For more than 30 years, the University of Virginia Press inhabited the small but lovely Bemiss House across from the main Grounds. But with expanding titles from authors around the world, a growing staff, and plans for more events and programming as it approached the 21st century, it become clear that the Press needed more room.
As with everything on Mr. Jefferson’s campus, a design that would nearly double the size of Bemiss House had to support the aesthetics of the original structure and blend in with the university’s architectural vocabulary.
We answered the call by designing a separate addition in the rear, connected to the existing building with a bridge and breezeway in an “H” design reminiscent of Tuckahoe Plantation, Thomas Jefferson’s boyhood home. Brick arches, Chinese Chippendale balconies resembling those on U.Va.’s Lawn and at Monticello, and other details large and small make for a seamless connection to the original house. A new lower courtyard has become a favorite space for events and informal gatherings.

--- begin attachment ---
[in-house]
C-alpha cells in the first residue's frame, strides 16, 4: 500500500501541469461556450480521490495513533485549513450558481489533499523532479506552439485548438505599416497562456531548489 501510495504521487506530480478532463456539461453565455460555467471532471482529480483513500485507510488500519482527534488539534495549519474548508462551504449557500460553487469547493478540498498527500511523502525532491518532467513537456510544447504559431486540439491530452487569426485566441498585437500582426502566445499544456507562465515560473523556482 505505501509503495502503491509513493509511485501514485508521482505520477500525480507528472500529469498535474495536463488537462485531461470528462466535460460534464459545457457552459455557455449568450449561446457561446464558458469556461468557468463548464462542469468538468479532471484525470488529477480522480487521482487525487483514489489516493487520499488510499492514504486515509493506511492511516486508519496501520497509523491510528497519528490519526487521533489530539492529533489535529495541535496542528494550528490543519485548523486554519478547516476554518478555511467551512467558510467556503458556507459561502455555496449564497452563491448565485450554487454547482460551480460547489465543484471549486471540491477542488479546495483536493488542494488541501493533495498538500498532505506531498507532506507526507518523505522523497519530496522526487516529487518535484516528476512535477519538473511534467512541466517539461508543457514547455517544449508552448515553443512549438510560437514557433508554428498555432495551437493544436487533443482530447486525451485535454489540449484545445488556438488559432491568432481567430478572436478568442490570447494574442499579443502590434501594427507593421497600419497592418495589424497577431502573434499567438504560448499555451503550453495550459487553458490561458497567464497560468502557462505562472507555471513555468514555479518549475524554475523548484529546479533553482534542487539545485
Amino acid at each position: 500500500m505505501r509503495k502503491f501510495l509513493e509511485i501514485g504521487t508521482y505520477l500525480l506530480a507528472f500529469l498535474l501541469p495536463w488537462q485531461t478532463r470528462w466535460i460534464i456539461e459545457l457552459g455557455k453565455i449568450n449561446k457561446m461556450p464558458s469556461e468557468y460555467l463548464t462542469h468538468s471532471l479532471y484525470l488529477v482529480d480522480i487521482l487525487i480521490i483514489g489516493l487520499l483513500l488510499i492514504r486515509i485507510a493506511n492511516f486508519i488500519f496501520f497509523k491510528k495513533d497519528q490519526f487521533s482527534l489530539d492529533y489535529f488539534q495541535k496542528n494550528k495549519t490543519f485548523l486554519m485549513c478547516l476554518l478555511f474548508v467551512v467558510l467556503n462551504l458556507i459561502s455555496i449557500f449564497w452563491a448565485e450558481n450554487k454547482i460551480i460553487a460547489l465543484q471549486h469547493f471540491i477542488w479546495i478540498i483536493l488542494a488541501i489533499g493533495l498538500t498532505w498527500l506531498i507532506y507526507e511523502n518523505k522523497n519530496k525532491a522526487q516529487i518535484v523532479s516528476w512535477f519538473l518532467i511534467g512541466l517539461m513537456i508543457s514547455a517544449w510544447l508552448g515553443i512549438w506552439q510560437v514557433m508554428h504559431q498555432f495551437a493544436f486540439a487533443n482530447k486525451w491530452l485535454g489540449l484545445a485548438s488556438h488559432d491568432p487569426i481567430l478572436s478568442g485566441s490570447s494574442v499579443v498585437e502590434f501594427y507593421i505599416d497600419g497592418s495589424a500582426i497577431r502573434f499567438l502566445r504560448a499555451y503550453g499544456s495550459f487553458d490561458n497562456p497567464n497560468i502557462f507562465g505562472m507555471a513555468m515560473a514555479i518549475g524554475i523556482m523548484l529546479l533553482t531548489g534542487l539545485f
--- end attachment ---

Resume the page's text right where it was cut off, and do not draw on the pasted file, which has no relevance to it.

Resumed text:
The new design has allowed the Press to expand and operate more efficiently, providing a more comfortable and welcoming work environment for its directors, staff and visitors. At the same time, the addition’s new building systems have helped reduce operating costs and ease maintenance.